Mark Garrison

Reporter/Substitute Host


Mark Garrison is a former reporter and substitute host for Marketplace.

Based in New York, Mark joined Marketplace in 2012. He covered a variety of topics, including economics, marketing, employment, banking, the military, media and culture. In 2014 – 2015, Mark studied at Columbia Business School on a Knight-Bagehot Fellowship. During the 2012 campaign, he reported on money in politics as part of the Marketplace collaboration with PBS’s Frontline, which won the Investigative Reporters & Editors Award.

His previous public radio experience includes newscasting for NPR, The Takeaway and WNYC. He also reported from Germany for international broadcaster Deutsche Welle. Mark’s career spans TV, radio, online and print media, including national and international travel to cover breaking news on elections, trials and natural disasters. Among his previous employers are NBC, ABC and CNN. At CNN, he was senior editorial producer for Anderson Cooper 360°, part of the team that won Peabody, Emmy and duPont awards.

Apart from the news business, Mark is most experienced in the restaurant world, as a cook, bartender, manager and server. That sometimes proves useful in his journalism. Besides Marketplace, his reports and commentaries on food and drink have appeared on NPR, the History Channel, the Cooking Channel, Slate, CBC, WNYC and KPCC. He has been nominated for a James Beard Foundation Award.

Mark has a master’s degree from Columbia University and two bachelor’s degrees from the University of Georgia. A member of a military family who lived in many places growing up, Mark now resides in Brooklyn with his wife. They enjoy culture, food and travel throughout America and abroad.


Latest Stories (612)

03/14/17: The connection between the weather and employment numbers

Mar 14, 2017
David Kelly, chief global strategist at JPMorgan Funds, joins us to discuss the economic impact of the GOP's new health care proposal and how seasonal changes can affect the government's monthly jobs report. Next, we'll look at a new survey that finds 40 percent of colleges and universities have seen a drop in international applicants, and then explore the economic factors driving the upcoming Dutch election.

03/13/17: Are constant rate hikes a good thing?

Mar 13, 2017
With the next Fed meeting coming up soon, market strategist Karyn Cavanaugh stops by to explain what we can expect from Janet Yellen and co., and whether we should be worried about the possibility of constant rate hikes. Next, we'll report on the start of the debt ceiling countdown clock, and then talk with laid-off aluminum workers from Wenatchee, Washington about memories from their line of work.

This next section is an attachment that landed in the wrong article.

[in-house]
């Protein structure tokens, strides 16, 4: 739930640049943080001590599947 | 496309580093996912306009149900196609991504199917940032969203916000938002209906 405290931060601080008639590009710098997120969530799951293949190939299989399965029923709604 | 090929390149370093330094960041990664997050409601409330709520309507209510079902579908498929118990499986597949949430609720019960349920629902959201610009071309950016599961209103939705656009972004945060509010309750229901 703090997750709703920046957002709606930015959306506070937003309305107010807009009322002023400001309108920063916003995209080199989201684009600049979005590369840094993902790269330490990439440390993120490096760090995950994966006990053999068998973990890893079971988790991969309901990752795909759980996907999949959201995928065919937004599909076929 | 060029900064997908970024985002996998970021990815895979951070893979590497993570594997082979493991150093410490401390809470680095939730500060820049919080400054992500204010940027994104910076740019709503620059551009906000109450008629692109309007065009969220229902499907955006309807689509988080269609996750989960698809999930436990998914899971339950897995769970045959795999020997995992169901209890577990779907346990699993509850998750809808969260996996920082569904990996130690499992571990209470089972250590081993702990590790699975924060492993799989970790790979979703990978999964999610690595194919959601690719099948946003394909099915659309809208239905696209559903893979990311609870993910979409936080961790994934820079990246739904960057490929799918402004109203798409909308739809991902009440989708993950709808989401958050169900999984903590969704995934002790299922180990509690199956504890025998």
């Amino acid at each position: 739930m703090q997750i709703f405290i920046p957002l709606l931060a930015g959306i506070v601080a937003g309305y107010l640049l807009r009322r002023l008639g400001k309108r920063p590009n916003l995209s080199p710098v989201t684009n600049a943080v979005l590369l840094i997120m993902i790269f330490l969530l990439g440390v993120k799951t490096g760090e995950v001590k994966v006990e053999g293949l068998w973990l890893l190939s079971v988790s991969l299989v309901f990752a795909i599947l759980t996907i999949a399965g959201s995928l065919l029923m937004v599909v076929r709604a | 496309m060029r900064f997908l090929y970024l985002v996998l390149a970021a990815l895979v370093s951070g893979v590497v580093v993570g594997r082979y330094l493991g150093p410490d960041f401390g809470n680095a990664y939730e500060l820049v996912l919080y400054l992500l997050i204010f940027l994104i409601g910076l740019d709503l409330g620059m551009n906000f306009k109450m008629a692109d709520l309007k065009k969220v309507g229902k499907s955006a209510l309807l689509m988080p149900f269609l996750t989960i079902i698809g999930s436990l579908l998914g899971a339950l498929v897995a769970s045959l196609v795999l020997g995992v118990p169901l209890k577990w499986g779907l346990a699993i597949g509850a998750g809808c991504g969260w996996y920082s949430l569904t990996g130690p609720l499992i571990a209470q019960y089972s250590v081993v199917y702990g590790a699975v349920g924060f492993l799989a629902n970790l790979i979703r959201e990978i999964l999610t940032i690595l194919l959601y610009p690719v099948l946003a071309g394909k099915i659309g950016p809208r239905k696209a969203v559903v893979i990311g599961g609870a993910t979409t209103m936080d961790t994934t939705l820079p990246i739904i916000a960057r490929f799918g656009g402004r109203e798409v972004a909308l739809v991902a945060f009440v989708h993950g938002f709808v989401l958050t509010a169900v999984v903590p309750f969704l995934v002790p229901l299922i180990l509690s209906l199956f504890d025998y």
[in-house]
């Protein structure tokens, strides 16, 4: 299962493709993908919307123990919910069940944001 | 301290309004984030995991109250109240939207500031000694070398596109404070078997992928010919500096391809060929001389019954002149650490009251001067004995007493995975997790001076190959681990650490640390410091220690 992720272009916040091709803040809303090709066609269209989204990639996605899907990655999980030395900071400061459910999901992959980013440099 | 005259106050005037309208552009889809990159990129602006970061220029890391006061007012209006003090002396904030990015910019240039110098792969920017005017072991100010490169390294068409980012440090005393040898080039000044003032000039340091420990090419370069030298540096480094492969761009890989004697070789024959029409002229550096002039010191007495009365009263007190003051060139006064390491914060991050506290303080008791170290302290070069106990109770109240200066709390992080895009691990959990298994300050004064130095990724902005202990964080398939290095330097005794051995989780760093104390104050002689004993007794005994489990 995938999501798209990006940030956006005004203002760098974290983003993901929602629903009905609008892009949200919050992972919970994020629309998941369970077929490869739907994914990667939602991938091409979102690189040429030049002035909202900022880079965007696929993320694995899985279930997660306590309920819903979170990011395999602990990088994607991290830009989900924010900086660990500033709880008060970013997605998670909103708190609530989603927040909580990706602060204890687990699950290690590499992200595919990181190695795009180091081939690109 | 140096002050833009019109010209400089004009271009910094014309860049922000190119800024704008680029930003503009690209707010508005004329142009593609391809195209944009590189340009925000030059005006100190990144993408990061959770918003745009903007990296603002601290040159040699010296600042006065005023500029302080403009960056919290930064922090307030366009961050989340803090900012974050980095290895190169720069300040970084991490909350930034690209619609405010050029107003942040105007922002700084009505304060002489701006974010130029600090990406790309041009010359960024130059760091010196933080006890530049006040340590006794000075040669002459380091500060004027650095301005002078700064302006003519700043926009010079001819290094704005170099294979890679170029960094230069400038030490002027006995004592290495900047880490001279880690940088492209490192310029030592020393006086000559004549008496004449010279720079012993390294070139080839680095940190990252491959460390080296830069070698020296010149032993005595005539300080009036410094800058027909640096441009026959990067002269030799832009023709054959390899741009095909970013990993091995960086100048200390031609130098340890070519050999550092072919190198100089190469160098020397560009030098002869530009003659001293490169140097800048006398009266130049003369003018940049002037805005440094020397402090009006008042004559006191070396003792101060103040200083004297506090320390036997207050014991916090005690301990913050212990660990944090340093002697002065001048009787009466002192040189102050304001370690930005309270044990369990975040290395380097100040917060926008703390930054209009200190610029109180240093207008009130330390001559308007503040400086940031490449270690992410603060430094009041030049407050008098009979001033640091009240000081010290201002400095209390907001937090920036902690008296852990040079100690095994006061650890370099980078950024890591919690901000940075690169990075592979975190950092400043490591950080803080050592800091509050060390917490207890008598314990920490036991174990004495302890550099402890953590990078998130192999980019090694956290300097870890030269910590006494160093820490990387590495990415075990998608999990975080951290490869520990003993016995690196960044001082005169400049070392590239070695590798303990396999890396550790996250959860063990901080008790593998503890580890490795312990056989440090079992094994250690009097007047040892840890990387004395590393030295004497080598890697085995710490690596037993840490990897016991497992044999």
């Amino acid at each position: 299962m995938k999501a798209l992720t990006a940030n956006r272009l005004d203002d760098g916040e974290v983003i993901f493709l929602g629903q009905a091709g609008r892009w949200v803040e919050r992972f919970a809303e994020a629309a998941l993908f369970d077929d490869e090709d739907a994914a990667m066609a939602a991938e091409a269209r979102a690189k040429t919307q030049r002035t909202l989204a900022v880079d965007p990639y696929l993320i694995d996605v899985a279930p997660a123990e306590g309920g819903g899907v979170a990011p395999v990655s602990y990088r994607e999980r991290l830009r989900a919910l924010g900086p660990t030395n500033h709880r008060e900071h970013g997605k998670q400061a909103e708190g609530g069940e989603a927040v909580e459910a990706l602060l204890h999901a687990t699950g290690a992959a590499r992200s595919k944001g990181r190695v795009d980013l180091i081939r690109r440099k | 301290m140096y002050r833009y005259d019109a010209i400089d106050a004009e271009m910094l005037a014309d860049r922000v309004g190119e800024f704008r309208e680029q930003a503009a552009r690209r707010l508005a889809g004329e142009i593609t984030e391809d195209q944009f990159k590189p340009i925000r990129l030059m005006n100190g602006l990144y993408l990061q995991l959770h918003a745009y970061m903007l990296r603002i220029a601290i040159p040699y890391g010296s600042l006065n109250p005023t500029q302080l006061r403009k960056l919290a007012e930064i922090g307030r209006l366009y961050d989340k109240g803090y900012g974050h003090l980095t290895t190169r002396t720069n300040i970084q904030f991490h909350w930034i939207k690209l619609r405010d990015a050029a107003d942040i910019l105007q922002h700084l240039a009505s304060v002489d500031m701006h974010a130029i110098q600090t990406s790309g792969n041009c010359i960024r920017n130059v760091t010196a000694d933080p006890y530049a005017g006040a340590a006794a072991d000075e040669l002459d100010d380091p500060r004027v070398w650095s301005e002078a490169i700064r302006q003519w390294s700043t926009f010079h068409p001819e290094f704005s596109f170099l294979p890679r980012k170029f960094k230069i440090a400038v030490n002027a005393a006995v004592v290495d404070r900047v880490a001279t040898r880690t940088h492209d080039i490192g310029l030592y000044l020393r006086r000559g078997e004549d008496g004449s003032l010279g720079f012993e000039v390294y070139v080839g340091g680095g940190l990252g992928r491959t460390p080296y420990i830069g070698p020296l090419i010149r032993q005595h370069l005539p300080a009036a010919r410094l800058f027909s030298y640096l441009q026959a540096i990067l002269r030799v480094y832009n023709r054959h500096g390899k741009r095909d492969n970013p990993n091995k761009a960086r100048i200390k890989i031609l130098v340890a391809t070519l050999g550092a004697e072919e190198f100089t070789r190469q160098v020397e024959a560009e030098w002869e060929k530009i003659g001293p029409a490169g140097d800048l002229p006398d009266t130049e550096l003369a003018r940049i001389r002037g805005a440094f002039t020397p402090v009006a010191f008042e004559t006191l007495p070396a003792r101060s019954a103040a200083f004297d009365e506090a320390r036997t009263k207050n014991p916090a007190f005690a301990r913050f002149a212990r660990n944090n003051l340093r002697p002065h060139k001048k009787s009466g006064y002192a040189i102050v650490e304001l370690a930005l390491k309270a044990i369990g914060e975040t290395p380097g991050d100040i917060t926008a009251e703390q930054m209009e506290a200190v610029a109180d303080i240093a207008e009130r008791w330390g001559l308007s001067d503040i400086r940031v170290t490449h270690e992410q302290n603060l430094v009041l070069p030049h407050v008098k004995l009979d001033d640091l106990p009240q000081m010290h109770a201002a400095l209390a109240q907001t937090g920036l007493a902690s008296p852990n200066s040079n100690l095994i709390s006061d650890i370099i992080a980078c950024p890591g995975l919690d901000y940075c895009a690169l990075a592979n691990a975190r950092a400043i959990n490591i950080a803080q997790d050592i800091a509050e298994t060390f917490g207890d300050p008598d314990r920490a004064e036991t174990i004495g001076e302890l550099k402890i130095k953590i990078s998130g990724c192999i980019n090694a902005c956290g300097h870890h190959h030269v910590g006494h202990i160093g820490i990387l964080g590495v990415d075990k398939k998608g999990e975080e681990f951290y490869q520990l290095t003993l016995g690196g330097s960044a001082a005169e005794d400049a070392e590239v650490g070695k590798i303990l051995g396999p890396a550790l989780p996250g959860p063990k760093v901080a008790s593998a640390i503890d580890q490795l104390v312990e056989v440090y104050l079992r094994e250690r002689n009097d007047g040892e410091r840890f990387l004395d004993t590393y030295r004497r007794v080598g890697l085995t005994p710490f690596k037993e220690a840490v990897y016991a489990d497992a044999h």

Federal Reserve Board Chair Janet Yellen speaks at a news conference. The better-than-expected jobs numbers give the Fed another reason to raise interest rates.
Alex Wong/Getty Images

03/10/17: The end of sugary soda's reign

Mar 10, 2017
February employment numbers are out, revealing that the U.S. added 235,000 jobs last month. FTN Financial's Chris Low joins us to explain what these numbers say about the economy. Next, we'll explore rise of co-worker spaces designed specifically for women. Plus: news that bottled water has overtaken soda as the no. 1 drink of choice for Americans.

03/09/17: U.S. stocks continue to be on a roll

Mar 9, 2017
U.S. infrastructure has just received a report from the American Society of Civil Engineers. The overall grade? D+. Diane Swonk from DS Economics stops by to explain the benefits of investing in infrastructure. Next, we'll look at how a February shooting in Kansas against two men from India is causing fear among international workers. And finally, we'll discuss whether U.S. stocks can continue with their winning streak.

Will France abandon the euro?

Mar 9, 2017
The U.K. voted to leave the EU last June in a turbulent move. Will we see similar changes in France?
A view of euro banknotes.

03/08/17: Businesses seem to be feeling pretty good right now

Mar 8, 2017
Strong employment numbers are moving the market this morning. Private companies grew payrolls by 298,000 jobs — way ahead of expectations. Susan Schmidt from Westwood Holdings Group explains what these figures say about confidence in the business community. Next, we'll look at how the Raisin Capital of the World is coping with falling prices and foreign competition.

Introducing exchange-traded funds with 'biblical values'

Mar 7, 2017
The companies that are being screened out include those that are vocal about lesbian, gay and transgender issues.
Eric Thayer/Getty Images

03/07/17: Jackie Chan's push for more foreign films

Mar 7, 2017
House Republicans have unveiled a plan to replace Obamacare. JPMorgan Funds' David Kelly stopped by to discuss how the new proposal will affect businesses. Next, we'll chat with scholar Daniel J. Levitin about how we can become better critical thinkers amid a sea of fake news. And finally, we'll look at Jackie Chan's push for a more open movie market in China.

03/06/17: The American car company that's giving up on Europe

Mar 6, 2017
Amid news that GM is selling its European car brands, Automobile Magazine's Jamie Kitman breaks down what the move could mean for the company's future. Next, we'll look at why cities might not include potential federal cuts in their budget proposals and then discuss the increased preoccupation with politics at the office.